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Returning To Work After Loss

By: Marissa Steinhoff

My world had stopped, completely shut off for 8 full weeks.  I would sit in my house, avoiding the outside world and the looks of despair from others.  My home was the place I felt most comfortable, most human.  I knew that inside the walls of my home I was loved by my husband and visiting family and friends.  I was safe.  They knew my grief and accepted me for the fragile, lost, grieving mother that I had become.  It was inevitable though, I knew I had no choice; I would have to return to work and continue on with my life, the life that had come to a screeching halt on January 1, 2011 when my sweet Paige was born with a rare form of Leukemia and lost her battle only 3 days later.

Back To Work

Besides being a mother, I am a second grade teacher.  A teacher that adores her job and students. However, in March of 2011, I didn’t know how I would walk through the school doors to face those 22 seven and eight year olds after going through the loss of my child.  They were told my baby was very sick and passed away.  They were told that their teacher was very sad.  They spent weeks with the school counselor preparing for my return.  I prepared too.  Mentally, I would go over my return in my head: What I would say to my students, the strong face I would put on, the thought that if I stayed busy enough I would be ok. I worried about co-workers and how they would react to my presence in the building.  After all, they attended my baby’s funeral just a few weeks prior.

They saw me at the lowest point of my life, and now I would be returning to work.  Would they be scared to talk to me?  Would my presence make them uncomfortable?

Honestly, when the day came, I was so scared and nervous.  I remember waking up that morning and feeling a sense of reassurance.  I had prepared myself, and so I put on that “superhero” mentality and marched myself into that school building. Unfortunately, I had not prepared myself for all scenarios.  Within the first five minutes, my plan was ruined.  I had arrived at school early to prepare for the day before the kids would arrive.  I walked through the empty main office, past the staff mailboxes and I was stopped in my tracks.  There hanging right on the wall was a baby announcement for a colleague who had just given birth to a beautiful, healthy baby girl.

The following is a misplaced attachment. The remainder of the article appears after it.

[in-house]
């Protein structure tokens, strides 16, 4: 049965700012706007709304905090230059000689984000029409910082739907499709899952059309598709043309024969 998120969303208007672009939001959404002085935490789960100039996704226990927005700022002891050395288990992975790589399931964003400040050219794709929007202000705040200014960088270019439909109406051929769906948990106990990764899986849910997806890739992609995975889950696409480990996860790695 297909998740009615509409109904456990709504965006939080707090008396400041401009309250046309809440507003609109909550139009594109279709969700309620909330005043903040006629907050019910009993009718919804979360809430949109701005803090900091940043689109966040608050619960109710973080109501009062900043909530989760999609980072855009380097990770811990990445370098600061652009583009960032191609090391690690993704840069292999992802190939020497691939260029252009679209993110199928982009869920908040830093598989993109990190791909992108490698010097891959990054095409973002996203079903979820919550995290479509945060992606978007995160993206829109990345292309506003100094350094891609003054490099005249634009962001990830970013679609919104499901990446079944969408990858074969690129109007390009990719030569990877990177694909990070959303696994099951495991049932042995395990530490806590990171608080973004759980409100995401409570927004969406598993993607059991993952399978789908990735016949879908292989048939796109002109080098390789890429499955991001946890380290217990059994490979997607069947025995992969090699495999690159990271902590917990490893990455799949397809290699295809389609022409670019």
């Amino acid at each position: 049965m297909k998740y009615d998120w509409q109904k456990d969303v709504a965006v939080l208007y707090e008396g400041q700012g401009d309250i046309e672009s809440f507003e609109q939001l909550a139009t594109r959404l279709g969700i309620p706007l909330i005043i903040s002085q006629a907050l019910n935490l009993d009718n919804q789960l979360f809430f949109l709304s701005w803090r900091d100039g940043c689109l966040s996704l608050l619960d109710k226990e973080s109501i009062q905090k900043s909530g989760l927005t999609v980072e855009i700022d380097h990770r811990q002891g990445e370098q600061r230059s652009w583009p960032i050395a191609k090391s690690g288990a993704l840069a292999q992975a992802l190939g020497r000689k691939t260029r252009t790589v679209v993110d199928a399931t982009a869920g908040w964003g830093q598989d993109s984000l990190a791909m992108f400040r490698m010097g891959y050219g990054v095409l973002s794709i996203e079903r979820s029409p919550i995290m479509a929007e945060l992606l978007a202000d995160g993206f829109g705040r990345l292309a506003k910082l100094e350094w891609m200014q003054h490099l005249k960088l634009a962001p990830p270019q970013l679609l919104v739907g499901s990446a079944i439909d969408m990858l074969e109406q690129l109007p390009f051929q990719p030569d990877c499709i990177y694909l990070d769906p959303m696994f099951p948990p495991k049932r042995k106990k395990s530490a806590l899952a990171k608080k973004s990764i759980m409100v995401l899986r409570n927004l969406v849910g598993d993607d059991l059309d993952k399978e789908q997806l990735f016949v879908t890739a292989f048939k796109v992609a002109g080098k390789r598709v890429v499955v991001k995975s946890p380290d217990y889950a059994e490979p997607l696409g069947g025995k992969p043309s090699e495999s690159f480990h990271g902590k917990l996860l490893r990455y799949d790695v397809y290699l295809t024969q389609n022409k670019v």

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My heart stopped, I was overcome with jealousy and pain.  I remember running down the hall to my classroom, closing the door, and crumbling to the ground sobbing.  The superhero facade was gone.  I managed to get myself up and walk to the restroom.  I remember splashing my face with water as my heart was beating to get out of my chest.

I looked in the mirror and for the first time I saw what everyone else had been seeing.  The face of a bereaved mother.  The face of someone who was broken and scared.

At that moment, as I stared into my own eyes, I realized the old me was gone and this was the “new me”. “New me” might need some time to adjust, time to relearn how things go, but I had to accept this new me and be gentle with the healing heart beating inside of me.  Thankfully, as I walked back to my classroom I was greeted by amazing friends I’m so lucky enough to work alongside.  That first day back was a complete blur.  I know there were times that I had to leave the classroom to recompose myself.  I was still healing and that healing took many months.

Time To Heal

We so often expect so much from ourselves. So much that we forget we are only human and we too need time to heal. Going back to work after a loss is scary. There will be coworkers who are absolutely amazing and respect the grief you are experiencing. Unfortunately, there may be those who just can’t quite understand. They may possibly give a harsh comment or expect that you are coming back miraculously healed from your loss. Be open and honest with your needs. Surround yourself with a good support team and just allow yourself time to heal.

Grief does not disappear overnight or even after months or years.

Each individual handles grief differently.  Be kind to yourself.

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work after loss

About Marissa Steinhoff

Marissa is a teacher, wife, daughter, sister, and friend, but her most valued title is mom! She has a wonderful husband, Patrick, and three children: Paige, Landon, and Mya. Paige is their angel that the Steinhoffs lost on January 4, 2011. Paige was born with a rare form of Leukemia that was not conducive with life and she lost her battle at just 4 days old.  Landon and Mya are their rainbow babies that are a constant reminder of their big sister in Heaven!

 

 

 

 

 

 

Comments(2)

  1. Reply
    Patti Budnik says

    Thank you for your article and thank you for being such a huge support and inspiration to so many families.

  2. Reply
    Keverne says

    Thank you so much for sharing. I was a grade one teacher at the time and going back to work was so difficult. I still sometimes worry about being the one to introduce these little kids to this kind of painful death.

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